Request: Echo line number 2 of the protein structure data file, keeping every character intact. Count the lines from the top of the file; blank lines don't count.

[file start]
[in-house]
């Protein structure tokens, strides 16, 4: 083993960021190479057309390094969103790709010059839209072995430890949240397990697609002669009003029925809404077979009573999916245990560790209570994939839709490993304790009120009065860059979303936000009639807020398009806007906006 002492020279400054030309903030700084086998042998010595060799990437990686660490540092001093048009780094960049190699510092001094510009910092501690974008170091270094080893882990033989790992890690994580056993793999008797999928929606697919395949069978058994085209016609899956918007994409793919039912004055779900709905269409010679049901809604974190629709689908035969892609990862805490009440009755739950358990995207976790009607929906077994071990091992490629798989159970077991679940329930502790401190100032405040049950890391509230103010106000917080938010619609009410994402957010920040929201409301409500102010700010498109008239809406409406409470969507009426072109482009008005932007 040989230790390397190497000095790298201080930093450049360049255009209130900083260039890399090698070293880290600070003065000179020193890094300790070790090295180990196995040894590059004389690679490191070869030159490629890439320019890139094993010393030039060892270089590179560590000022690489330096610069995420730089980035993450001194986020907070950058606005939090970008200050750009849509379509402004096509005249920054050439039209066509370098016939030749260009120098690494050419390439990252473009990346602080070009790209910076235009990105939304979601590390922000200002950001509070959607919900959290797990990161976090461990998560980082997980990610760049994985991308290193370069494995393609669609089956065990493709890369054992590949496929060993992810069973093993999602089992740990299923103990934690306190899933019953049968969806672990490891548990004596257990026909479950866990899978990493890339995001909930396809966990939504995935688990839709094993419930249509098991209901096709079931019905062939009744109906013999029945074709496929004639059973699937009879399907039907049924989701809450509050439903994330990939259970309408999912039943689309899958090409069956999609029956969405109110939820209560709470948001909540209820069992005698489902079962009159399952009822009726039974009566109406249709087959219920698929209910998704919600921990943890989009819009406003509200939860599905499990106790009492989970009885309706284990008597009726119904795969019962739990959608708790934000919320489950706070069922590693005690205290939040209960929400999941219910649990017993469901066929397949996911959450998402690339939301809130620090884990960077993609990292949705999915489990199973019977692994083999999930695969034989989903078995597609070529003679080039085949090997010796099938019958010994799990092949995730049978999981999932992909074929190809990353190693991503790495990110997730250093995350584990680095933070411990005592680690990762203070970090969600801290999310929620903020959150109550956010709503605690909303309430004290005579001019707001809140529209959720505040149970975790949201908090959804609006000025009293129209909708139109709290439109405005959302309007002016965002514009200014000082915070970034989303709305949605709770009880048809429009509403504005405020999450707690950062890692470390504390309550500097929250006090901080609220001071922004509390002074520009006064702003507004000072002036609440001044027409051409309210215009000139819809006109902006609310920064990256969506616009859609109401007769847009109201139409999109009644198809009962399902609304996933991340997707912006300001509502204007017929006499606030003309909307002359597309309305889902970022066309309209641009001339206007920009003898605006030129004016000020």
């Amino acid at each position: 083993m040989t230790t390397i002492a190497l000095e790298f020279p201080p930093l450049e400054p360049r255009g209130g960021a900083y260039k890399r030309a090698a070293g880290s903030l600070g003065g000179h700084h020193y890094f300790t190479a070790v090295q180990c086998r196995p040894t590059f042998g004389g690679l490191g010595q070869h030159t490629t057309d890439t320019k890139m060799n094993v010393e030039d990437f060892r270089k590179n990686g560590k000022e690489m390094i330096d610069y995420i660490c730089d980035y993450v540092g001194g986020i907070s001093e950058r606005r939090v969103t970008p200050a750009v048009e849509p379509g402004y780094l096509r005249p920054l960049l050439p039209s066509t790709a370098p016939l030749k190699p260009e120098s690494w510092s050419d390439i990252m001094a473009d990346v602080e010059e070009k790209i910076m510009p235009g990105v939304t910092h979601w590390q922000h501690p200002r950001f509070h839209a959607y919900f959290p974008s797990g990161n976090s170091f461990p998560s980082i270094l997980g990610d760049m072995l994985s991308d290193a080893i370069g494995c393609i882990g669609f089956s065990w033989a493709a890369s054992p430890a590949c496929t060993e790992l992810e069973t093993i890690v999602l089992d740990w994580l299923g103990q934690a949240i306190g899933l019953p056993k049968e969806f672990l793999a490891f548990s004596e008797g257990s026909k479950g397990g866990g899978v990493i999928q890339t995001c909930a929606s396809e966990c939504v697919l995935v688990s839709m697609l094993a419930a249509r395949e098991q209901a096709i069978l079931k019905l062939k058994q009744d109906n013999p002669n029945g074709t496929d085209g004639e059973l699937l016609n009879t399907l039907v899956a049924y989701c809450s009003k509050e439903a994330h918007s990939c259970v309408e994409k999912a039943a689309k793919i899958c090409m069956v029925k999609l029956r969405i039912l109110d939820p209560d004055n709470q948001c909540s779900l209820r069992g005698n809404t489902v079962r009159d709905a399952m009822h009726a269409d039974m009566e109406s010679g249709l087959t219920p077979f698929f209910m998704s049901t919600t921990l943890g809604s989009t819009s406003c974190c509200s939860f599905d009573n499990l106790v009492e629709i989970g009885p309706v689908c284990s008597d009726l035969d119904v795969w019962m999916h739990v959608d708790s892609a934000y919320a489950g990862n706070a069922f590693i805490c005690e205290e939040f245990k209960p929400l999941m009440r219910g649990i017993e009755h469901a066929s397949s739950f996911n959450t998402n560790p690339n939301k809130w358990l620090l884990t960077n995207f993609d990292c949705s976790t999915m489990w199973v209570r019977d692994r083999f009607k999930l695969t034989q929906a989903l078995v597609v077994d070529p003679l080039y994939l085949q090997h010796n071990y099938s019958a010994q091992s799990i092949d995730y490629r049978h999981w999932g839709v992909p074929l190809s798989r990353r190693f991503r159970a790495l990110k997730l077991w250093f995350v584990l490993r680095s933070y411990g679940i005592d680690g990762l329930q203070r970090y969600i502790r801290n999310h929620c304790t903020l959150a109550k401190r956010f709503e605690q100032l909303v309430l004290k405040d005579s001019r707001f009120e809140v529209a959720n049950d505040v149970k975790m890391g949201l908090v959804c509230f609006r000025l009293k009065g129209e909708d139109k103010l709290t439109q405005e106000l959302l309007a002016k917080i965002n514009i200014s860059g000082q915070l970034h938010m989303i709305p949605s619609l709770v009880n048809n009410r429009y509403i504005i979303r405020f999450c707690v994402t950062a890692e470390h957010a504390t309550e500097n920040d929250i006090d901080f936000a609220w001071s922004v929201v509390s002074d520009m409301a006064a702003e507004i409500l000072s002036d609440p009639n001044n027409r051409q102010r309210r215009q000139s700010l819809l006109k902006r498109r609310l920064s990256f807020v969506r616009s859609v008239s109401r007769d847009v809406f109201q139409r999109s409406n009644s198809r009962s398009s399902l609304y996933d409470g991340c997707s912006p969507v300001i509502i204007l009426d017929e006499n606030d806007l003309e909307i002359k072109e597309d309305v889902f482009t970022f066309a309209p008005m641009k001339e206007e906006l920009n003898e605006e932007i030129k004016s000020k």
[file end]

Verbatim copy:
């Protein structure tokens, strides 16, 4: 083993960021190479057309390094969103790709010059839209072995430890949240397990697609002669009003029925809404077979009573999916245990560790209570994939839709490993304790009120009065860059979303936000009639807020398009806007906006 002492020279400054030309903030700084086998042998010595060799990437990686660490540092001093048009780094960049190699510092001094510009910092501690974008170091270094080893882990033989790992890690994580056993793999008797999928929606697919395949069978058994085209016609899956918007994409793919039912004055779900709905269409010679049901809604974190629709689908035969892609990862805490009440009755739950358990995207976790009607929906077994071990091992490629798989159970077991679940329930502790401190100032405040049950890391509230103010106000917080938010619609009410994402957010920040929201409301409500102010700010498109008239809406409406409470969507009426072109482009008005932007 040989230790390397190497000095790298201080930093450049360049255009209130900083260039890399090698070293880290600070003065000179020193890094300790070790090295180990196995040894590059004389690679490191070869030159490629890439320019890139094993010393030039060892270089590179560590000022690489330096610069995420730089980035993450001194986020907070950058606005939090970008200050750009849509379509402004096509005249920054050439039209066509370098016939030749260009120098690494050419390439990252473009990346602080070009790209910076235009990105939304979601590390922000200002950001509070959607919900959290797990990161976090461990998560980082997980990610760049994985991308290193370069494995393609669609089956065990493709890369054992590949496929060993992810069973093993999602089992740990299923103990934690306190899933019953049968969806672990490891548990004596257990026909479950866990899978990493890339995001909930396809966990939504995935688990839709094993419930249509098991209901096709079931019905062939009744109906013999029945074709496929004639059973699937009879399907039907049924989701809450509050439903994330990939259970309408999912039943689309899958090409069956999609029956969405109110939820209560709470948001909540209820069992005698489902079962009159399952009822009726039974009566109406249709087959219920698929209910998704919600921990943890989009819009406003509200939860599905499990106790009492989970009885309706284990008597009726119904795969019962739990959608708790934000919320489950706070069922590693005690205290939040209960929400999941219910649990017993469901066929397949996911959450998402690339939301809130620090884990960077993609990292949705999915489990199973019977692994083999999930695969034989989903078995597609070529003679080039085949090997010796099938019958010994799990092949995730049978999981999932992909074929190809990353190693991503790495990110997730250093995350584990680095933070411990005592680690990762203070970090969600801290999310929620903020959150109550956010709503605690909303309430004290005579001019707001809140529209959720505040149970975790949201908090959804609006000025009293129209909708139109709290439109405005959302309007002016965002514009200014000082915070970034989303709305949605709770009880048809429009509403504005405020999450707690950062890692470390504390309550500097929250006090901080609220001071922004509390002074520009006064702003507004000072002036609440001044027409051409309210215009000139819809006109902006609310920064990256969506616009859609109401007769847009109201139409999109009644198809009962399902609304996933991340997707912006300001509502204007017929006499606030003309909307002359597309309305889902970022066309309209641009001339206007920009003898605006030129004016000020």